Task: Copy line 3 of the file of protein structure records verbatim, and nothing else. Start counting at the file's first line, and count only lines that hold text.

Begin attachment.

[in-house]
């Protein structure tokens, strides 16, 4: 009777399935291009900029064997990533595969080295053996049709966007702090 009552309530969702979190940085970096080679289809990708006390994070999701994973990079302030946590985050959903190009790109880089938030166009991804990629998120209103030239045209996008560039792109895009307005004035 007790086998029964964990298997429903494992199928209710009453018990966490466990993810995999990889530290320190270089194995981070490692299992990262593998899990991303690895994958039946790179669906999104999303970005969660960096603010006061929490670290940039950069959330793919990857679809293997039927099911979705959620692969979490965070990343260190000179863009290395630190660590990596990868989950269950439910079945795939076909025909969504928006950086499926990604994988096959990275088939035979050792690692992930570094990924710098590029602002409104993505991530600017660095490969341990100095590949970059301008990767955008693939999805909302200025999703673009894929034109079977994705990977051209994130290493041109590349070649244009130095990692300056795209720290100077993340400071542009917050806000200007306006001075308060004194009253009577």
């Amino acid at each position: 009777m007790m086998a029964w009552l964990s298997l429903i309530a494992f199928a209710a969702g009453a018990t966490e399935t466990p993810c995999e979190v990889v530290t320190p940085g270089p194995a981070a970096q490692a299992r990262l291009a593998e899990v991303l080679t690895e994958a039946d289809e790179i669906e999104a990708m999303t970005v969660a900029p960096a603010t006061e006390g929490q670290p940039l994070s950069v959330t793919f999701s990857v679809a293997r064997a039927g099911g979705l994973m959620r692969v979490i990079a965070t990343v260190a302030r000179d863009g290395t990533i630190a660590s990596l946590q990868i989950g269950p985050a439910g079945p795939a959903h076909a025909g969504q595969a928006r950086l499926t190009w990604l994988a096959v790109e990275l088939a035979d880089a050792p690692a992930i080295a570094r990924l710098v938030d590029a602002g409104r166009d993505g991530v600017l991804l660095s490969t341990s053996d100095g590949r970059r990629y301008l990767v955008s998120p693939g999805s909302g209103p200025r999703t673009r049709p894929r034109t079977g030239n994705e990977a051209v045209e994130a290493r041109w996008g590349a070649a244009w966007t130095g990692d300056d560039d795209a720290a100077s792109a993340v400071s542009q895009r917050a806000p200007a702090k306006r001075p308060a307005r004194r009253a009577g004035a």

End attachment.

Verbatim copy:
């Amino acid at each position: 009777m007790m086998a029964w009552l964990s298997l429903i309530a494992f199928a209710a969702g009453a018990t966490e399935t466990p993810c995999e979190v990889v530290t320190p940085g270089p194995a981070a970096q490692a299992r990262l291009a593998e899990v991303l080679t690895e994958a039946d289809e790179i669906e999104a990708m999303t970005v969660a900029p960096a603010t006061e006390g929490q670290p940039l994070s950069v959330t793919f999701s990857v679809a293997r064997a039927g099911g979705l994973m959620r692969v979490i990079a965070t990343v260190a302030r000179d863009g290395t990533i630190a660590s990596l946590q990868i989950g269950p985050a439910g079945p795939a959903h076909a025909g969504q595969a928006r950086l499926t190009w990604l994988a096959v790109e990275l088939a035979d880089a050792p690692a992930i080295a570094r990924l710098v938030d590029a602002g409104r166009d993505g991530v600017l991804l660095s490969t341990s053996d100095g590949r970059r990629y301008l990767v955008s998120p693939g999805s909302g209103p200025r999703t673009r049709p894929r034109t079977g030239n994705e990977a051209v045209e994130a290493r041109w996008g590349a070649a244009w966007t130095g990692d300056d560039d795209a720290a100077s792109a993340v400071s542009q895009r917050a806000p200007a702090k306006r001075p308060a307005r004194r009253a009577g004035a």